Open Access
Oil Gas Sci. Technol. – Rev. IFP Energies nouvelles
Volume 74, 2019
Article Number 14
Number of page(s) 17
Published online 26 February 2019

© R. Habibi, published by IFP Energies nouvelles, 2019

Licence Creative CommonsThis is an Open Access article distributed under the terms of the Creative Commons Attribution License (, which permits unrestricted use, distribution, and reproduction in any medium, provided the original work is properly cited.

1 Introduction

Application of underground storage to storing oil and natural gas has been enhanced. One of the storing method is establishing the cavity in salt beds or domes. Salt rock because of its low permeability, self-healing of damage and good creep characteristics has been seen as a perfect medium for energy storage. It is widely accepted to store energy and resources in deep salt caverns. Table 1 gives some advantages and disadvantages of rock salt using for energy storage. Because of special features of rock salt such as low permeability and self-healing, not only these cavities have been used for oil or natural gas, but also it is best option to isolate nuclear wastes. In addition to natural gas, hydrogen and compressed air used to generate electricity also are stored which needs a new operation scenario. These new salt cavern operating modes raise new mechanical issues, particularly illustrated by spalling observed at the walls of some existing caverns.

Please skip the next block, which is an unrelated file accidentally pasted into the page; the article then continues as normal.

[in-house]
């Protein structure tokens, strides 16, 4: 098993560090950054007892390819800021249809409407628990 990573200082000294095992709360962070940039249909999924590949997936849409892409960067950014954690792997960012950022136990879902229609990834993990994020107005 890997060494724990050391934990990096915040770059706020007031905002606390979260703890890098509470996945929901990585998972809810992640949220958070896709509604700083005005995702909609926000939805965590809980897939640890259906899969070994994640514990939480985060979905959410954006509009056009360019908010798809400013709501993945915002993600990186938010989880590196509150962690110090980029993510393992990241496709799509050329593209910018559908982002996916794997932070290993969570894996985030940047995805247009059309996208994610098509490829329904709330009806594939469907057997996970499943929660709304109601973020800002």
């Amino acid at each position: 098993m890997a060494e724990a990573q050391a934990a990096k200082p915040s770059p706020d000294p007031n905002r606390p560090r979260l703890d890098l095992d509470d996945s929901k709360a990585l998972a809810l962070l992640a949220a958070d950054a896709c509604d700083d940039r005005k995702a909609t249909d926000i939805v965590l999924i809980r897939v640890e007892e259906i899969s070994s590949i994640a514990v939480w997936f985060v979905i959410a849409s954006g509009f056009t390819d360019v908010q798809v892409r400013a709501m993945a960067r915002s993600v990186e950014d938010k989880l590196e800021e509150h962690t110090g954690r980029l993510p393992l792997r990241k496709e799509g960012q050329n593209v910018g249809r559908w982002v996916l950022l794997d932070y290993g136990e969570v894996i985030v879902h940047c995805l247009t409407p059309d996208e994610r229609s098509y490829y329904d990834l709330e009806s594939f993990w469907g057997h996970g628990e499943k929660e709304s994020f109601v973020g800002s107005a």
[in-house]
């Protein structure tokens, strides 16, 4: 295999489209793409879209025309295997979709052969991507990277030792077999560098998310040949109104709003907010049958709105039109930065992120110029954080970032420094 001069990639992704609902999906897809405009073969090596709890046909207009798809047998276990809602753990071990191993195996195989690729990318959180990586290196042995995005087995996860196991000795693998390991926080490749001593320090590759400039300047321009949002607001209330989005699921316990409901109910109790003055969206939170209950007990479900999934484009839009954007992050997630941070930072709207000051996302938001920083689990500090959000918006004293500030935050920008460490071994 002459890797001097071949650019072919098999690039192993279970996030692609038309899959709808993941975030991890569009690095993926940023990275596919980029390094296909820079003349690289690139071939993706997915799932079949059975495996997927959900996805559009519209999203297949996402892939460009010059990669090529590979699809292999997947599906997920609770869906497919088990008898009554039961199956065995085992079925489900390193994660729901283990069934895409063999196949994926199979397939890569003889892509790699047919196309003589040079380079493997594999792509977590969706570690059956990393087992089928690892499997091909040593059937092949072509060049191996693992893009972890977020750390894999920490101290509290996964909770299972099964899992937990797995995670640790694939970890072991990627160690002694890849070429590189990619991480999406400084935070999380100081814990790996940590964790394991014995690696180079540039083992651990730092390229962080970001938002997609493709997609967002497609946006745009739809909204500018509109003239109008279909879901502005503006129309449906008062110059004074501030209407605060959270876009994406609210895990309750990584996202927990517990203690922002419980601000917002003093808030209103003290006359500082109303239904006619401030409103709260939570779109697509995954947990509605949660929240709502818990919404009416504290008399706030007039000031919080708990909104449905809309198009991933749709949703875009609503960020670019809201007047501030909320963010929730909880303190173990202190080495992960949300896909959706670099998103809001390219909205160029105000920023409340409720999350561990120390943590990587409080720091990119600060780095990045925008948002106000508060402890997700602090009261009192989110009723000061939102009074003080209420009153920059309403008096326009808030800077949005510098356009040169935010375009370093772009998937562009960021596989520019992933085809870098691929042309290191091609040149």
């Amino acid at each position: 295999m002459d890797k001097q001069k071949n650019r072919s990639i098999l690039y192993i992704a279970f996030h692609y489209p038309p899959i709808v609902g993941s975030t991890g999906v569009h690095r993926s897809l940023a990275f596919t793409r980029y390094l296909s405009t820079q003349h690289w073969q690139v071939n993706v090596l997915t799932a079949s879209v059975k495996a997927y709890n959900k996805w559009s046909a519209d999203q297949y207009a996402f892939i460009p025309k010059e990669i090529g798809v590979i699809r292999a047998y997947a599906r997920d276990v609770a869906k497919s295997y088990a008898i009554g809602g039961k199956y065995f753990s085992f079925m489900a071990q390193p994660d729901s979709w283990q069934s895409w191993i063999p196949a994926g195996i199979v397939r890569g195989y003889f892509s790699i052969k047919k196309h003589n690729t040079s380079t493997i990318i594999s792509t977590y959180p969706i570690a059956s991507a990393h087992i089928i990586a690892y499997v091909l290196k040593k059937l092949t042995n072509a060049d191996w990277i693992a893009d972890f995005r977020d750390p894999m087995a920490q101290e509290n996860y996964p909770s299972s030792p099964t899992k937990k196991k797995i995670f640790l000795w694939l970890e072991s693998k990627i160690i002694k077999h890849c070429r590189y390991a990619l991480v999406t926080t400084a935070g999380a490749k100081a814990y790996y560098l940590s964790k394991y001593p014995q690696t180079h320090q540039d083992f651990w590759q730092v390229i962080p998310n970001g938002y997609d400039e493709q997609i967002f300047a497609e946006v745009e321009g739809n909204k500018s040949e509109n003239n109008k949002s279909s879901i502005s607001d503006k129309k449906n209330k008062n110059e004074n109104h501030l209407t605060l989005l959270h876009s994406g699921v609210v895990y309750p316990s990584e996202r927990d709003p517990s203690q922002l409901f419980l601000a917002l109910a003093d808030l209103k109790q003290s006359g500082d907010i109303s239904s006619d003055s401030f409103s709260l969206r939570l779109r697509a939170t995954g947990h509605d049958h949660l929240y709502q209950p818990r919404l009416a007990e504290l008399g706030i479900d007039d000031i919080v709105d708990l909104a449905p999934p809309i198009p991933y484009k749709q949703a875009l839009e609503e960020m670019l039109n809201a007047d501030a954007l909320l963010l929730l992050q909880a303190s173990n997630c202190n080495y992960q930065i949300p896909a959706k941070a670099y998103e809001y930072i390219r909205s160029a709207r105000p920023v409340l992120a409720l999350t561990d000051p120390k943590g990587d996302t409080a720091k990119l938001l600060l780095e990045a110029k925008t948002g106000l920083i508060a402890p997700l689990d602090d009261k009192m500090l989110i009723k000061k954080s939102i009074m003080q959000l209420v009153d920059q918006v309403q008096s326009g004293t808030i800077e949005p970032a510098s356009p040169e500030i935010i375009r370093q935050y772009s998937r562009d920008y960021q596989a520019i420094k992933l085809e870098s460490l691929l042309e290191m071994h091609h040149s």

Table 1

Advantages and disadvantages of rock salt as a host rock.

Design, construction and operation (short term and/or long term) of these cavities as well as abandoning of them relate to short and long term structural stability from which the integrity of rock salt must be satisfied. So, due to stability satisfaction and damage suppression of walls and roof of cavern, the condition of microcrack generation must not be met based on stability criteria. It comes very important when a large flexibility of the operation of a salt cavern is required, as the stored material should be available for withdrawal at any point in the year with a preferably high rate.